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UK Report Shows How Delays in Diagnosing Cancer Cost Money and Lives

Posted on November 2, 2014 by Kelly Wolford
senior patient with doctor

A new report by researchers in the United Kingdom illustrates the costs and tragic outcomes that can result from delays in diagnosing cancer and sheds light on the issue in our own country.

According to the report published by Cancer Research UK, the failure to detect cancer at an early stage costs England’s health system an estimated £210 million (or $340.6 million) and impacts the survival rates of more than 52,000 patients.

Unfortunately, the report states, about 46 percent of cancer cases in the UK are not diagnosed until the disease has already reached an advanced stage.

Lung Cancer Has Highest Delayed Diagnosis Rate

As the National Cancer Institute explains, “staging” is the system that doctors use to describe the size and reach of a tumor and the extent to which the cancer has spread in a patient’s body. There are four cancer stages, with Stage 1 being the earliest stage and Stage 4 being the most advanced.

Doctors plan treatment and arrive at a patient’s prognosis based on the cancer’s stage. Generally speaking, a patient faces less treatment costs and a better chance of survival if the cancer is diagnosed at Stage 1 than at Stage 4.

For example, according to Cancer Research UK, a patient diagnosed with colon cancer at its earliest stage faces about £3,373 in treatments costs ($5,467), while a patient diagnosed with the disease at its most advanced stage faces an estimated £12,519 ($20,292) in costs. In other words, the cost nearly quadruples when the cancer is not detected earlier.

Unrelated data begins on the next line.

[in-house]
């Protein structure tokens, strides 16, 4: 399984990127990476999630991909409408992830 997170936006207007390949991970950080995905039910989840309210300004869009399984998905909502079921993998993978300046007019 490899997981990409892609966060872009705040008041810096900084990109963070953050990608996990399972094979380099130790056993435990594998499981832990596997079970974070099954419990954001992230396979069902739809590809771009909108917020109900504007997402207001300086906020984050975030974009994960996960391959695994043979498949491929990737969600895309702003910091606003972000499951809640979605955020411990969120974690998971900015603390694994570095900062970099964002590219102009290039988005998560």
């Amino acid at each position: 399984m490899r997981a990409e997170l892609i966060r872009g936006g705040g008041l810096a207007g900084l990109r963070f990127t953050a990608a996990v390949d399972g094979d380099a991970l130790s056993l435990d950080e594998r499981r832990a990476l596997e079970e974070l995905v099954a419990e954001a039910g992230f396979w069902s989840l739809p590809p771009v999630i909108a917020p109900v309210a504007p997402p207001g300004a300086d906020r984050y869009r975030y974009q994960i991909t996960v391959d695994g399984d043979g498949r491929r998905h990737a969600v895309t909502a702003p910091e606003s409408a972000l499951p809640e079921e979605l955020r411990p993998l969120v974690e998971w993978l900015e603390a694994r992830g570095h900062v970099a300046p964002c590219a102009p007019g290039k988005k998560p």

Additionally, a patient diagnosed with lung cancer at Stage 1 has about a 70 percent chance of surviving past one year, according to the researchers. However, a patient diagnosed with the disease at Stage 4 has only about a 10 percent chance of survival after one year.

Unfortunately, the Cancer Research UK report found that the majority of the UK’s lung cancer cases, or 77 percent, are not diagnosed until the cancer has already reached Stages 3 or 4. It is the cancer most likely to be detected late.

The researchers found that several other cancers frequently are diagnosed at later stages, including Non-Hodgkins Lymphoma (68 percent of cases diagnosed at Stages 3 or 4), ovarian cancer (56 percent), colorectal cancer (55 percent) and prostate cancer (39 percent).

In contrast, the researchers found that 93 percent of skin cancer (melanoma) cases and 83 percent of breast cancer cases are diagnosed at an early stage (Stages 1 or 2). Arguably, screening plays a key role in detecting those cancers at earlier stages.

Early Detection of Cancer Is Vital

Interestingly, an official from Cancer Research UK said in a news release that the country’s GPs (general practitioners) are failing to diagnose suspected cancer when they should or sending patients on to specialists who can detect the disease. Of course, the same could be said for delayed cancer diagnoses in the U.S.

General practice physicians in the U.S. who are overworked and rushed or who lack experience and training may miss signs that point to cancer in patients. In some cases, they may refer a patient to a specialist who fails to properly research a patient’s family, medical or lifestyle history and misses cancer indicators that would suggest the need for more testing. The cancer may not be detected until it has reached an advanced stage.

Regardless of the reason for a delayed cancer diagnosis, it should never happen. Costs and – more importantly – lives are at stake.

When a delayed cancer diagnosis is caused by negligence or a preventable error, those who have failed their patients should be held accountable.

If you believe that your doctor or doctors were slow to determine that you or a loved one had cancer, and significant harm has resulted, you should contact an experienced medical malpractice attorney without delay. The attorney can review your case and make sure your rights are fully protected.